I was traveling with William Malone and Honer Travers.

We decided to visit the viaduct at Laytown, which offers a good place to catch a steam locomotive at work.

I made this view using my Lumix LX7, but also exposed a sequence of Fujichrome colour slides with my Nikon N90S and 35mm lens. We’ll have to wait to see those.

My Lumix LX7 is a nifty tool for making action photos of train. Although a small camera, it has the ability to produce both RAW and JPG files and features a remarkably sharp lens.

I find that engine number 4 photographs best from a broadside angle. It looks awkward viewed head-on.

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Square Crossing O’Connell Street—Dublin.

Construction of Dublin’s new Cross City LUAS tram route has resulted in two square crossings. One at Abbey and Marlborough Streets, the other at Abbey and O’Connell Street.

This has opened up a variety of photographic opportunities to get two or more trams in one photo.

I made this view on O’Connell Street looking east on Abbey Street toward the pub called Grand Central.

Exposed digitally using a Lumix LX7.

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Irish Rail’s IWT Liner on a Saturday

I was traveling with Denis McCabe.

‘So where do we go?’

‘Try Cherryville first,’ I offered.

It was a bit brushed in and completely backlit. But we knew that.

‘How about Monasterevin? If we go to the bridge over the Barrow the sun will be side on.’

And so it was. We caught a the parade of Saturday morning passenger trains (I posted one of these yesterday). But then it clouded over.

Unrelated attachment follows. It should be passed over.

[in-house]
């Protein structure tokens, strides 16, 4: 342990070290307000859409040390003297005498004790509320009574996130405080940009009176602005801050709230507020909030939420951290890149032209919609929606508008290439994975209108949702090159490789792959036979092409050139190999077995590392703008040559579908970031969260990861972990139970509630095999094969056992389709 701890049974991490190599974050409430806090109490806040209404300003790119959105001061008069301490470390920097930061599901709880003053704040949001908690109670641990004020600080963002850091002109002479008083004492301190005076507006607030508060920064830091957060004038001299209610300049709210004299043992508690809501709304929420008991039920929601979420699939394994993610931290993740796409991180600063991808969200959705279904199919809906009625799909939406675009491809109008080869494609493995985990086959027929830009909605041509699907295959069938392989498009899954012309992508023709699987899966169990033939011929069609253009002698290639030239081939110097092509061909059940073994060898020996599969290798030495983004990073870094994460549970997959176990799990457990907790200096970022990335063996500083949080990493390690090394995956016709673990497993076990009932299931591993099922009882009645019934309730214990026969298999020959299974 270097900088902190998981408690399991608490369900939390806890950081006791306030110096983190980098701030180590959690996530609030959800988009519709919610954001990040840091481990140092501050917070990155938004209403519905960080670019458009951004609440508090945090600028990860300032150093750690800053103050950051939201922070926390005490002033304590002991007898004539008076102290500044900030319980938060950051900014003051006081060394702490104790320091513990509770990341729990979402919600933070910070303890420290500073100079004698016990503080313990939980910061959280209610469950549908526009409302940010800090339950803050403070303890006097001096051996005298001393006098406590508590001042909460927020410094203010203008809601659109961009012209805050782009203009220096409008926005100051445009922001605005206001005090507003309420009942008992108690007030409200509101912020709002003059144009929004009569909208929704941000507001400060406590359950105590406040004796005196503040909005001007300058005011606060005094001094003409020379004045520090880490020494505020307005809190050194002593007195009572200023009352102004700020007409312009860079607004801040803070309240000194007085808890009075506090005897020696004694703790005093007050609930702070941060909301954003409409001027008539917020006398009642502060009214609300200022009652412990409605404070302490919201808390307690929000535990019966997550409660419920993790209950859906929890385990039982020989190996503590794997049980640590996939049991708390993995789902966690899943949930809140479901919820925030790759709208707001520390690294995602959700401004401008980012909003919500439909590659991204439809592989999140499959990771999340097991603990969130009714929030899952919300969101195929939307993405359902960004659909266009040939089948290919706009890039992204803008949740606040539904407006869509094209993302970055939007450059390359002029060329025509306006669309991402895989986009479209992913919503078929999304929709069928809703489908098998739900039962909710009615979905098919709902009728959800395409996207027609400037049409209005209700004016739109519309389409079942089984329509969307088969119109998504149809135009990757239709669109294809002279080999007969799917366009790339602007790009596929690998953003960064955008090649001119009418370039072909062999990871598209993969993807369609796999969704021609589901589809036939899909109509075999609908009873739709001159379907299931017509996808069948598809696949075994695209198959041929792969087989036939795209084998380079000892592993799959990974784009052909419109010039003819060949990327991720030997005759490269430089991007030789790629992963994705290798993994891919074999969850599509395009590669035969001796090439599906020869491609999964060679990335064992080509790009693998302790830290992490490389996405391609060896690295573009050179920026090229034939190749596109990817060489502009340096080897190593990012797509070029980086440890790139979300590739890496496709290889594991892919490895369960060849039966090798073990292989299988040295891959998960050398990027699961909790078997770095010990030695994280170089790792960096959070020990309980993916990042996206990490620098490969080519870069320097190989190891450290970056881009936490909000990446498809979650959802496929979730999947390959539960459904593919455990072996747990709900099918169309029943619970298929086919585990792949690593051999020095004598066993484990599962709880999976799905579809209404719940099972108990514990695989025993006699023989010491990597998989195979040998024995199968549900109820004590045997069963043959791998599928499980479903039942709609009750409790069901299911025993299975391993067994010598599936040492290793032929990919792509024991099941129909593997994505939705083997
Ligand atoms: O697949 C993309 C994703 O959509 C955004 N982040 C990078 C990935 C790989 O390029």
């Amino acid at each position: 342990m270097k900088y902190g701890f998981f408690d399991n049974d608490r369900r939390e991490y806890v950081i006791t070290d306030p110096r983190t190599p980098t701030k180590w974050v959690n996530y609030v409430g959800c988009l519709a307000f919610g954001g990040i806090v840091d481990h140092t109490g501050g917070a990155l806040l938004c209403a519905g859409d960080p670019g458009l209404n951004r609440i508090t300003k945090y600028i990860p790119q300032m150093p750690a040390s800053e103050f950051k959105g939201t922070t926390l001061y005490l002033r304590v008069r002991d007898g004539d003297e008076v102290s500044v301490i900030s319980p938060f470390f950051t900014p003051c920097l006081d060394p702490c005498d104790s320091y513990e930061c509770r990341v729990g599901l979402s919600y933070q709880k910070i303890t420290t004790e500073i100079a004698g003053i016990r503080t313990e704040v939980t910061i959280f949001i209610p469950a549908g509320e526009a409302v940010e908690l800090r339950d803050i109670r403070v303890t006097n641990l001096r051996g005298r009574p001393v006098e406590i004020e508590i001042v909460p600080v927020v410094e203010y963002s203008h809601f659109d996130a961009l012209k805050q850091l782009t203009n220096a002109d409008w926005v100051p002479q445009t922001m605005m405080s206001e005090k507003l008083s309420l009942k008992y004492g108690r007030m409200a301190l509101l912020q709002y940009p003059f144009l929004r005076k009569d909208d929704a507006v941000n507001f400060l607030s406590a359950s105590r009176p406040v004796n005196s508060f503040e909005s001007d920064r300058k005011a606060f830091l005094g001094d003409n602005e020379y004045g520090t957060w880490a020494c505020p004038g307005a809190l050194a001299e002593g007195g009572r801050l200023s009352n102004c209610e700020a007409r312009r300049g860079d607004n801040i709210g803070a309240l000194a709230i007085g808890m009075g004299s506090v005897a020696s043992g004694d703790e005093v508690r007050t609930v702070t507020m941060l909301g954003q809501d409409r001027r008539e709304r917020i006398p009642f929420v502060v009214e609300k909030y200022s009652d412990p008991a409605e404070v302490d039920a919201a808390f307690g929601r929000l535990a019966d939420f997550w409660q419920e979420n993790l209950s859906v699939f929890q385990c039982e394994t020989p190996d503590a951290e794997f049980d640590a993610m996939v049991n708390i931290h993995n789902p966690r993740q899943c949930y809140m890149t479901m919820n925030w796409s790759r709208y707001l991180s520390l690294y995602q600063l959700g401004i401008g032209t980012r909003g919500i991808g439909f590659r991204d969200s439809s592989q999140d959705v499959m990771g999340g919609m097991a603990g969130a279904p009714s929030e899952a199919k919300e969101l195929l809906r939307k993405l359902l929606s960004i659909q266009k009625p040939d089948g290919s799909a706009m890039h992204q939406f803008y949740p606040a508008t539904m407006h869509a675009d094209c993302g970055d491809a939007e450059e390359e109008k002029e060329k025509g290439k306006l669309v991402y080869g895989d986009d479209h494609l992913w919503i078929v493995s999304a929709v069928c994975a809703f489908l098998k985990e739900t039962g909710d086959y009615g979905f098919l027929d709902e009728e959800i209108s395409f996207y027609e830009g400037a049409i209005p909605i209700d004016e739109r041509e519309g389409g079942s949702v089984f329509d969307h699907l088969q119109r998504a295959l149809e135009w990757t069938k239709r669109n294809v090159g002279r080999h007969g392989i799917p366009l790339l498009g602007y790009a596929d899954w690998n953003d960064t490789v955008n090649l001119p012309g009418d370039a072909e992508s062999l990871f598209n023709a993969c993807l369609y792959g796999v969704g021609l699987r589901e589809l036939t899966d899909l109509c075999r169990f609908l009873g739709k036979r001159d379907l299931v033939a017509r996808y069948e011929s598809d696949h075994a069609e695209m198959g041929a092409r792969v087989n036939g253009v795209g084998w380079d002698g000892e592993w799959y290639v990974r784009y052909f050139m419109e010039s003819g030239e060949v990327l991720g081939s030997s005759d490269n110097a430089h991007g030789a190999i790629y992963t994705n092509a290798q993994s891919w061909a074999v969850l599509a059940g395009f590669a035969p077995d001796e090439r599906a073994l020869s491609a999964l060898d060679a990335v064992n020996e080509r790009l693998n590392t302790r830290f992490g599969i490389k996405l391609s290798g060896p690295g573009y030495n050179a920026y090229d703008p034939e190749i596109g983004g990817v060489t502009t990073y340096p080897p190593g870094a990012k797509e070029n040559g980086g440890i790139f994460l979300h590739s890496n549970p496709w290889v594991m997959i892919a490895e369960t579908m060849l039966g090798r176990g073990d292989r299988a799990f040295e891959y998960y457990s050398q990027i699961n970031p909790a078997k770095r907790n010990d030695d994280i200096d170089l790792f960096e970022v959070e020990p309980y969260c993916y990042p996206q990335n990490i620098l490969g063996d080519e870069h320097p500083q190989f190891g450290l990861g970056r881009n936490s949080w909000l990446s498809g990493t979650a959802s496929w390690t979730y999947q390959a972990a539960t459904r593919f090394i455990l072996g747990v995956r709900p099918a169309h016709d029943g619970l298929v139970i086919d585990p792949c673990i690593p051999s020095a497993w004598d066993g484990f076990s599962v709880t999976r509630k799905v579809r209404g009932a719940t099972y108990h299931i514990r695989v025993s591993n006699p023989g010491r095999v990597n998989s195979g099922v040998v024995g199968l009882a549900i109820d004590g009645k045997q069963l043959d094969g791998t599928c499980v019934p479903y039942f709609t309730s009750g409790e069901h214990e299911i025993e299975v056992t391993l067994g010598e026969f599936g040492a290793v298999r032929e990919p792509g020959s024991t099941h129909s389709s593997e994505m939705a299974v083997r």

‘Not much use here when there’s a white sky.’

So we moved up to the station.

We didn’t wait there long before the headlight of an 071 appeared.

In short order we caught the IWT Liner passing on its way to Ballina, County Mayo.

After  exposing a few colour slides,  I made a burst of digital images using my FujiFilm XT1.

Owing to the high contrast scene, I opted to make some exposure and contrast adjustments in post processing. I did this within the parameters of the histogram and so retained all the detail captured in my RAW file.

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Irish Rail Crossing the Barrow at Monasterevin.

I made this broadside view of an Irish Rail InterCity Railcar (ICR) crossing the River Barrow at Monasterevin.

To stop the action, I set my FujiFilm XT1 manually as follows: ISO 400, Shutter Speed = 1/1000th second, f-stop = f6.3.

I was working with a fixed focal length 90mm telephoto (a ‘prime’ lens which is not a variable focal length ‘zoom’).